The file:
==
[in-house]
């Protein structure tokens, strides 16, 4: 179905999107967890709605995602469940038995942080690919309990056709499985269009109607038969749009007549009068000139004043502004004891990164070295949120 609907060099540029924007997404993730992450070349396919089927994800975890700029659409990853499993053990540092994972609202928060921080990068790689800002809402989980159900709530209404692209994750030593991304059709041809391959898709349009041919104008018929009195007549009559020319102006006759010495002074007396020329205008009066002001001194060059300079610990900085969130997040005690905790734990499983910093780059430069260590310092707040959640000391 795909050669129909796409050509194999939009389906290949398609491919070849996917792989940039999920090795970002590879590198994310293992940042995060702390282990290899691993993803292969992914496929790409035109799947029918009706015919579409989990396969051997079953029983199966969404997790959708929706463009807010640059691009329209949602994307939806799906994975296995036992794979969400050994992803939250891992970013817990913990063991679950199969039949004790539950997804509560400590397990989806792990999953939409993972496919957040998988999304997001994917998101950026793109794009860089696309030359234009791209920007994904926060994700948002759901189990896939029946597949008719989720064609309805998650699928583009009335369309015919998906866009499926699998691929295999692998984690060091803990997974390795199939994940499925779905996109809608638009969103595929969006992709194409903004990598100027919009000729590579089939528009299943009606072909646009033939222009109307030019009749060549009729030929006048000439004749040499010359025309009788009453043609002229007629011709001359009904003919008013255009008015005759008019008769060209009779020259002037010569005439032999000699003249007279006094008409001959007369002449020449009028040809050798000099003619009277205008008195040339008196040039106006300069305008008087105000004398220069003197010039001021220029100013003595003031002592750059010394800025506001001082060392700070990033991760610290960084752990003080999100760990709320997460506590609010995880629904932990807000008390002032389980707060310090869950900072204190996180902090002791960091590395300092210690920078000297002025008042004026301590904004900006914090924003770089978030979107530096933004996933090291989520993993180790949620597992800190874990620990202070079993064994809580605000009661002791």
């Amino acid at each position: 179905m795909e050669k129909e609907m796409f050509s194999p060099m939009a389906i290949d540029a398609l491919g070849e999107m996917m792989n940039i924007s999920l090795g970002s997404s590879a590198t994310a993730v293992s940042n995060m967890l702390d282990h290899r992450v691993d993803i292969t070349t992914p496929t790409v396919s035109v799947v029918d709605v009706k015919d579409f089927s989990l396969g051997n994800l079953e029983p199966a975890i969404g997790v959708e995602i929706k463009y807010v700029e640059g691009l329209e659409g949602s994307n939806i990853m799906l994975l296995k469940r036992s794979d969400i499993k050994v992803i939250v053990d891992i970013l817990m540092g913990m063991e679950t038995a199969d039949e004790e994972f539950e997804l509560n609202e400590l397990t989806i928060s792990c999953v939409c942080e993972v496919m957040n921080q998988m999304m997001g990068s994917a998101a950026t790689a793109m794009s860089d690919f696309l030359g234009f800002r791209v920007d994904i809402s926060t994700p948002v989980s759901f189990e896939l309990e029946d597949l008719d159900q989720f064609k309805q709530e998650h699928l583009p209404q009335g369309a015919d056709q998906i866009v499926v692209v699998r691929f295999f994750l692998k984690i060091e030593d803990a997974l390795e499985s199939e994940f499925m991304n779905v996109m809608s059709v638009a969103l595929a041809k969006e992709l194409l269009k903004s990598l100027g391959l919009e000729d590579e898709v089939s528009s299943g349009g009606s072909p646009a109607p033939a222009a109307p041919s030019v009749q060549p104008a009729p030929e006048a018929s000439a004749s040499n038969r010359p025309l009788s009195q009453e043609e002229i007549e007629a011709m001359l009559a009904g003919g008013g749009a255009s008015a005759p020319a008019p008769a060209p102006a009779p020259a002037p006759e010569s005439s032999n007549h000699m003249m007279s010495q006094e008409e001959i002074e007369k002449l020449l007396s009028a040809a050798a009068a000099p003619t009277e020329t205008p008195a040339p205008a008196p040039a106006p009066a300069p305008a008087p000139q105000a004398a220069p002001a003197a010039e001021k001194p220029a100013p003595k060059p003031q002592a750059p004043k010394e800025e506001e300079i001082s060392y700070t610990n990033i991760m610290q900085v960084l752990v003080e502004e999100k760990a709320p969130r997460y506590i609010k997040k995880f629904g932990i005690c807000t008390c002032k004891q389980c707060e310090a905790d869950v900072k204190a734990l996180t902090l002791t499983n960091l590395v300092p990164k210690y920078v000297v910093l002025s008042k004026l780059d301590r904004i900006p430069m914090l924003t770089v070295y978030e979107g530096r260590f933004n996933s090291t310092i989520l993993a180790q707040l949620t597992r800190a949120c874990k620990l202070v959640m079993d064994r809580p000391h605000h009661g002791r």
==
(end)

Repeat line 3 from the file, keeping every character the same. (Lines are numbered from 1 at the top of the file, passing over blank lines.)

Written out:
């Amino acid at each position: 179905m795909e050669k129909e609907m796409f050509s194999p060099m939009a389906i290949d540029a398609l491919g070849e999107m996917m792989n940039i924007s999920l090795g970002s997404s590879a590198t994310a993730v293992s940042n995060m967890l702390d282990h290899r992450v691993d993803i292969t070349t992914p496929t790409v396919s035109v799947v029918d709605v009706k015919d579409f089927s989990l396969g051997n994800l079953e029983p199966a975890i969404g997790v959708e995602i929706k463009y807010v700029e640059g691009l329209e659409g949602s994307n939806i990853m799906l994975l296995k469940r036992s794979d969400i499993k050994v992803i939250v053990d891992i970013l817990m540092g913990m063991e679950t038995a199969d039949e004790e994972f539950e997804l509560n609202e400590l397990t989806i928060s792990c999953v939409c942080e993972v496919m957040n921080q998988m999304m997001g990068s994917a998101a950026t790689a793109m794009s860089d690919f696309l030359g234009f800002r791209v920007d994904i809402s926060t994700p948002v989980s759901f189990e896939l309990e029946d597949l008719d159900q989720f064609k309805q709530e998650h699928l583009p209404q009335g369309a015919d056709q998906i866009v499926v692209v699998r691929f295999f994750l692998k984690i060091e030593d803990a997974l390795e499985s199939e994940f499925m991304n779905v996109m809608s059709v638009a969103l595929a041809k969006e992709l194409l269009k903004s990598l100027g391959l919009e000729d590579e898709v089939s528009s299943g349009g009606s072909p646009a109607p033939a222009a109307p041919s030019v009749q060549p104008a009729p030929e006048a018929s000439a004749s040499n038969r010359p025309l009788s009195q009453e043609e002229i007549e007629a011709m001359l009559a009904g003919g008013g749009a255009s008015a005759p020319a008019p008769a060209p102006a009779p020259a002037p006759e010569s005439s032999n007549h000699m003249m007279s010495q006094e008409e001959i002074e007369k002449l020449l007396s009028a040809a050798a009068a000099p003619t009277e020329t205008p008195a040339p205008a008196p040039a106006p009066a300069p305008a008087p000139q105000a004398a220069p002001a003197a010039e001021k001194p220029a100013p003595k060059p003031q002592a750059p004043k010394e800025e506001e300079i001082s060392y700070t610990n990033i991760m610290q900085v960084l752990v003080e502004e999100k760990a709320p969130r997460y506590i609010k997040k995880f629904g932990i005690c807000t008390c002032k004891q389980c707060e310090a905790d869950v900072k204190a734990l996180t902090l002791t499983n960091l590395v300092p990164k210690y920078v000297v910093l002025s008042k004026l780059d301590r904004i900006p430069m914090l924003t770089v070295y978030e979107g530096r260590f933004n996933s090291t310092i989520l993993a180790q707040l949620t597992r800190a949120c874990k620990l202070v959640m079993d064994r809580p000391h605000h009661g002791r």